In reality, the CDC publishes its death records from vaccines. Death records! See the book Vaccine Epidemic written by scientists. The reactions, if you read them in detail are not dissimilar to those reactions that parents observe whose children survive, but are permanently altered.

    • Chris says:

      “My son was one of those people. He had extreme, inflammatory reactions to 3 different vaccines. His clear speech became slurred over just two months. His very normal gate turned into falling spells and abnormal tiptoe walking in a palsy-like state. His eye contact went from direct to non-existent. ”

      Did you submit a report to VAERS? Did you contact the National Vaccine Injury Compensation Program? By the way, the latter would be the ones getting statistics on vaccine injuries.

  17. lilady says:

    You claim that your son had “had extreme, inflammatory reactions to 3 different vaccines. His clear speech became slurred over just two months. His very normal gate turned into falling spells and abnormal tiptoe walking in a palsy-like state. His eye contact went from direct to non-existent. Who is studying these kids?”

    Which three vaccines, do you claim, caused those reactions?

    Have you made a claim for those vaccine “reactions” on your son’s behalf at the United States Court of Federal Claims (Vaccine Court)?

    What type of testing do you suggest infants and children undergo, before they receive vaccines? Doctors and nurses already screen young patients for certain medical conditions or reactions to a prior vaccine, to ascertain if there is a valid medical contraindication to receiving vaccine(s).

    You state….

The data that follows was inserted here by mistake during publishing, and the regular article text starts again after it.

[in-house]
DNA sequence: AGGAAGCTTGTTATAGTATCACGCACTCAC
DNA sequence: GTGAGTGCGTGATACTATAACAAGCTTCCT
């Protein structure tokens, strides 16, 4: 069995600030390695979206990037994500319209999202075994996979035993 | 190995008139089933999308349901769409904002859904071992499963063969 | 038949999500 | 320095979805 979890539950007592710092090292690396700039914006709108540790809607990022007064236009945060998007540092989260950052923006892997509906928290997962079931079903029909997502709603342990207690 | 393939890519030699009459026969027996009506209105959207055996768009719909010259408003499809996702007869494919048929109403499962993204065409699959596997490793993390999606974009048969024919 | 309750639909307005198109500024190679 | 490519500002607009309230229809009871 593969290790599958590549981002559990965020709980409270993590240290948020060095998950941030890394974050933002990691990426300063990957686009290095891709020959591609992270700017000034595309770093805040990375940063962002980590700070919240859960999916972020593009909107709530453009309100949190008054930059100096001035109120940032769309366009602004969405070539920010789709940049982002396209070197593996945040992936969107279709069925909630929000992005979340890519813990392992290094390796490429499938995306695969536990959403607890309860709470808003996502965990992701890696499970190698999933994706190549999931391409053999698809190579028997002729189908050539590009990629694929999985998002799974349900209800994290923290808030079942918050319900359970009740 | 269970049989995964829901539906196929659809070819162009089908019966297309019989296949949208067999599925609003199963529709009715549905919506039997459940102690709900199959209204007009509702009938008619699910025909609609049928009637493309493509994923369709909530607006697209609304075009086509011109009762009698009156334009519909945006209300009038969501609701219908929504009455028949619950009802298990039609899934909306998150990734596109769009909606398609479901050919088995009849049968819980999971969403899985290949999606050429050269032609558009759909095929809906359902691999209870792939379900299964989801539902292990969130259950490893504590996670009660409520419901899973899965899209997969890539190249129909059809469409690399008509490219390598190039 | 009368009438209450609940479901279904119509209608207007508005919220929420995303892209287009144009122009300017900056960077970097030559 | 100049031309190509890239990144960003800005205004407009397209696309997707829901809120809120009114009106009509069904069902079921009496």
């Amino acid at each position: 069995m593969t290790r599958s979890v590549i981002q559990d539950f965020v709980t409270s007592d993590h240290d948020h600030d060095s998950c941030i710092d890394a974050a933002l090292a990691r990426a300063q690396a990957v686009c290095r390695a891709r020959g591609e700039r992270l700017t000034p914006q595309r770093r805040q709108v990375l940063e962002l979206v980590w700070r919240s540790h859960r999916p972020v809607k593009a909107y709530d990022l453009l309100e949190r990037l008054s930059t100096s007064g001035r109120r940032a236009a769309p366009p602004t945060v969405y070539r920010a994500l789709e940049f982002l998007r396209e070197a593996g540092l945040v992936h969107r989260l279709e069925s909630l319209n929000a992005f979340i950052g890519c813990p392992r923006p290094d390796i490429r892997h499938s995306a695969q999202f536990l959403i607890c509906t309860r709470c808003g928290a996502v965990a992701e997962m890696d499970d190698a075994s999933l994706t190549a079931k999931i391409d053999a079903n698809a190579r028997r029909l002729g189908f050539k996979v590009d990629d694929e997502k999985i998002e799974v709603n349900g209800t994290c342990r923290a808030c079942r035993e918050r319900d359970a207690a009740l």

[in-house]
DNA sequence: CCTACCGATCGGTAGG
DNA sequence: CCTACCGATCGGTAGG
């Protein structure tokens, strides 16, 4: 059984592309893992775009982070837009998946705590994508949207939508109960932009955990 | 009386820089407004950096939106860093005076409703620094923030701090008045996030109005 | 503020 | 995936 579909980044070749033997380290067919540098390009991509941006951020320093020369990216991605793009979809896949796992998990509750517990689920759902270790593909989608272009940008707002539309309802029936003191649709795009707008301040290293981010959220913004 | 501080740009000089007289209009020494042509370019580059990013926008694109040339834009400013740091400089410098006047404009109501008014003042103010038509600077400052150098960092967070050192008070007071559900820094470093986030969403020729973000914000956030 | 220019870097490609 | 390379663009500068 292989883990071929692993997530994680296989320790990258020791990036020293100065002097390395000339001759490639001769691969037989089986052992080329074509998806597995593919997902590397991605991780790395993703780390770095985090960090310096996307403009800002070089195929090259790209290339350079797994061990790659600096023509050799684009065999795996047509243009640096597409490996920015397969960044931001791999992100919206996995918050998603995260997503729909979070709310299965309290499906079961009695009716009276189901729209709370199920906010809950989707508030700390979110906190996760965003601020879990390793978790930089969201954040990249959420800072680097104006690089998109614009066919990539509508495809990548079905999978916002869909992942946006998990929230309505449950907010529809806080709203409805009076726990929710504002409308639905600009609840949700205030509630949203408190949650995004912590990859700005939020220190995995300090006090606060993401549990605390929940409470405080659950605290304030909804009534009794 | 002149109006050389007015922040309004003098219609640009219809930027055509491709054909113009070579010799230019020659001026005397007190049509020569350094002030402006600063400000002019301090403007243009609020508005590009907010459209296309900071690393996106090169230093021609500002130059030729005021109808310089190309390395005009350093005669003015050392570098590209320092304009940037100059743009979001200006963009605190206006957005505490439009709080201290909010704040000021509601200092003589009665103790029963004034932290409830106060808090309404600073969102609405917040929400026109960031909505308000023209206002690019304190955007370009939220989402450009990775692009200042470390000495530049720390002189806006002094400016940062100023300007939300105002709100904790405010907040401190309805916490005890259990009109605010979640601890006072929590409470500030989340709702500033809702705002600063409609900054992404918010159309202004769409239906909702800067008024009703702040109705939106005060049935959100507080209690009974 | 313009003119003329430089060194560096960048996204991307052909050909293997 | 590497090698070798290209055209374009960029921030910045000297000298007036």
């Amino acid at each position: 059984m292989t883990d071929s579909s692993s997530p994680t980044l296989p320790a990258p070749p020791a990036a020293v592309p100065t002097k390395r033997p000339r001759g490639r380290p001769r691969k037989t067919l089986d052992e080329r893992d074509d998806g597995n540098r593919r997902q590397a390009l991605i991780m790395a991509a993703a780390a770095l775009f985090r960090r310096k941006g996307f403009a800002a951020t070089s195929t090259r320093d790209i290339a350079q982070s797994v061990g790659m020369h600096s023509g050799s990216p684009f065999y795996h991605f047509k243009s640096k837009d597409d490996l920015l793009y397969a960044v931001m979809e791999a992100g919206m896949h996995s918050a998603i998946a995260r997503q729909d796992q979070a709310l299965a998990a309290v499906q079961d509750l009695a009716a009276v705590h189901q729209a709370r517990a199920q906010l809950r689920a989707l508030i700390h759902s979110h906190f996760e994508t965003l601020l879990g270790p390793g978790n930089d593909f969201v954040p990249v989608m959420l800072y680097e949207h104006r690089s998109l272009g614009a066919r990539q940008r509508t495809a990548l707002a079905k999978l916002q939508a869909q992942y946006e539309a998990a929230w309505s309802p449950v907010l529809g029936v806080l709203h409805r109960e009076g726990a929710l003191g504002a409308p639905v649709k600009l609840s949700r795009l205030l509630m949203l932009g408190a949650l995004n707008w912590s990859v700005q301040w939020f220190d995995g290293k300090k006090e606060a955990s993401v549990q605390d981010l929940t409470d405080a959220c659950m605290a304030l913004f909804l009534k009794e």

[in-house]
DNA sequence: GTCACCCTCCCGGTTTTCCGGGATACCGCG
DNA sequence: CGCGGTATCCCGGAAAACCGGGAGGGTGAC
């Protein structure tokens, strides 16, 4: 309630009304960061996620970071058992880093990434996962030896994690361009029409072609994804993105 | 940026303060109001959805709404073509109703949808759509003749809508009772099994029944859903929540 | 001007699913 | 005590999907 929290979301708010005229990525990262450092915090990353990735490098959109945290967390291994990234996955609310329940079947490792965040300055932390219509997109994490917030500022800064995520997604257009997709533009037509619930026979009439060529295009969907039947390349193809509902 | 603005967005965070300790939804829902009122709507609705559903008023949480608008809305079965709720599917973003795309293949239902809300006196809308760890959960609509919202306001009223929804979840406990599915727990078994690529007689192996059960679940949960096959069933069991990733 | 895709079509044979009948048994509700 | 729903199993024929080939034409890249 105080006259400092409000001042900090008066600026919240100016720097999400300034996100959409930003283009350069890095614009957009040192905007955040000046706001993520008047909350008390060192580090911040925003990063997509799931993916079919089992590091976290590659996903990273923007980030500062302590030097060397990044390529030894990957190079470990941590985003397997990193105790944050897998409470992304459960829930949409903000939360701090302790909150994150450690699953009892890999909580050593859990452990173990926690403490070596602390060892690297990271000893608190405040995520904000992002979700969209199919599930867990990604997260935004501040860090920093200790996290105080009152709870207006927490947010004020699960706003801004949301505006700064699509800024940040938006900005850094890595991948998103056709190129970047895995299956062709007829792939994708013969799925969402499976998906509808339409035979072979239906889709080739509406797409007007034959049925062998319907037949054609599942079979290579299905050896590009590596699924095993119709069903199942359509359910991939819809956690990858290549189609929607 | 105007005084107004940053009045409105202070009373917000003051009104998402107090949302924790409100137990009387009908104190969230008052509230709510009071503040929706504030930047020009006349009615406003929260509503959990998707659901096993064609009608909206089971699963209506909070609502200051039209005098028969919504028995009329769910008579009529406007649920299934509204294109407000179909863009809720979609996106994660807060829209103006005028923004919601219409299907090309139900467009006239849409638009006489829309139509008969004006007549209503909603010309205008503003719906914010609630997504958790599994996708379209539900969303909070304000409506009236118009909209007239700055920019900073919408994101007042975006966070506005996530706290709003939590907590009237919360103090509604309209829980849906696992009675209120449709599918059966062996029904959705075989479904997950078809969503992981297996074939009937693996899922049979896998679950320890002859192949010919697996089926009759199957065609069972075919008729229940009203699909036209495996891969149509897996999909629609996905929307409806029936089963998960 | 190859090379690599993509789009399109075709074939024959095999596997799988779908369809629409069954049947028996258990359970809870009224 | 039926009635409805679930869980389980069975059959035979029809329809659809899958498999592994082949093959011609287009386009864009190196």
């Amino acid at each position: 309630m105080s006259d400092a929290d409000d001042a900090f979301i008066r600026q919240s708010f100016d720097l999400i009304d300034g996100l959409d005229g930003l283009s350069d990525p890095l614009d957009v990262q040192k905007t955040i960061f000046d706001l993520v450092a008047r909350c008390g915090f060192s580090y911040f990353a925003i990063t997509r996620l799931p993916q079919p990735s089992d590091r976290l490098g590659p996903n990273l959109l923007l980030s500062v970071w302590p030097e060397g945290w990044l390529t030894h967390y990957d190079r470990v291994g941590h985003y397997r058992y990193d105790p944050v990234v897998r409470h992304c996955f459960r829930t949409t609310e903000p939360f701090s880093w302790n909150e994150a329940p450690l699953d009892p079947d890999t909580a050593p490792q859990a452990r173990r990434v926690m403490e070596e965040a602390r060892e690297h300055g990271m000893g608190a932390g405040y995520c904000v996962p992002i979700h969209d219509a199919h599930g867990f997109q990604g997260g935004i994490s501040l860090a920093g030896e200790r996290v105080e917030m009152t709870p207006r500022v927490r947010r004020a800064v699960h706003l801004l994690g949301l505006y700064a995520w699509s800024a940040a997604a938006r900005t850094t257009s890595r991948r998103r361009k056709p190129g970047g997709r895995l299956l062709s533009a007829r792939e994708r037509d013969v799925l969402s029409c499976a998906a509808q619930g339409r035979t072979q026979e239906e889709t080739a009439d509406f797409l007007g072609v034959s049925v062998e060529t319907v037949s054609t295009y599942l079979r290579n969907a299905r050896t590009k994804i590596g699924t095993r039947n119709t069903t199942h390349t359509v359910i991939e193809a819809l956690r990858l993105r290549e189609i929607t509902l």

“Are certain kids predisposed to having autoimmune, encephalitic reactions to a battery of shots based on a hereditary predisposition to severe inflammation?”

    Did your son have an encephalitic reaction to a vaccine? Did you take your child immediately to a physician or hospital emergency room for an evaluation of that potentially life threatening encephalitic reaction?

    “It is possible. After all, we do these shots because diseases like Polio used to wipe out large portions of the population, especially children.”

    Care to explain that jumbled statement?

    Nice that you and other credulous parents who have children diagnosed with ASDs, have a meetup place which you refer to as “a nightclub”, when you take your children for therapies.

    How about this gem…

    “I have yet to meet a parent in 6 years whose child didn’t have a severe reaction. Of those same parents, 100% of their pediatricians had no answer, no protocol and no explanation, other than “it wasn’t the shots” because “research” has proven it.”

    Might I suggest to you that you get a new set of friends, who don’t hang out on anti-vaccine blogs and anti-vaccine social media sites?

    And this gem….

    “In reality, the CDC publishes its death records from vaccines. Death records! See the book Vaccine Epidemic written by scientists. The reactions, if you read them in detail are not dissimilar to those reactions that parents observe whose children survive, but are permanently altered.”

    Where can I find the CDC “death records from vaccines” that you mention?

    The “Vaccine Epidemic” book is “written by scientists”? I don’t think so:

    “http://scienceblogs.com/insolence/2011/02/18/ethics-and-the-promotion-of-antivaccine-book/

Leave a Reply

Your email address will not be published. Required fields are marked *

You may use these HTML tags and attributes: <a href="" title=""> <abbr title=""> <acronym title=""> <b> <blockquote cite=""> <cite> <code> <del datetime=""> <em> <i> <q cite=""> <strike> <strong>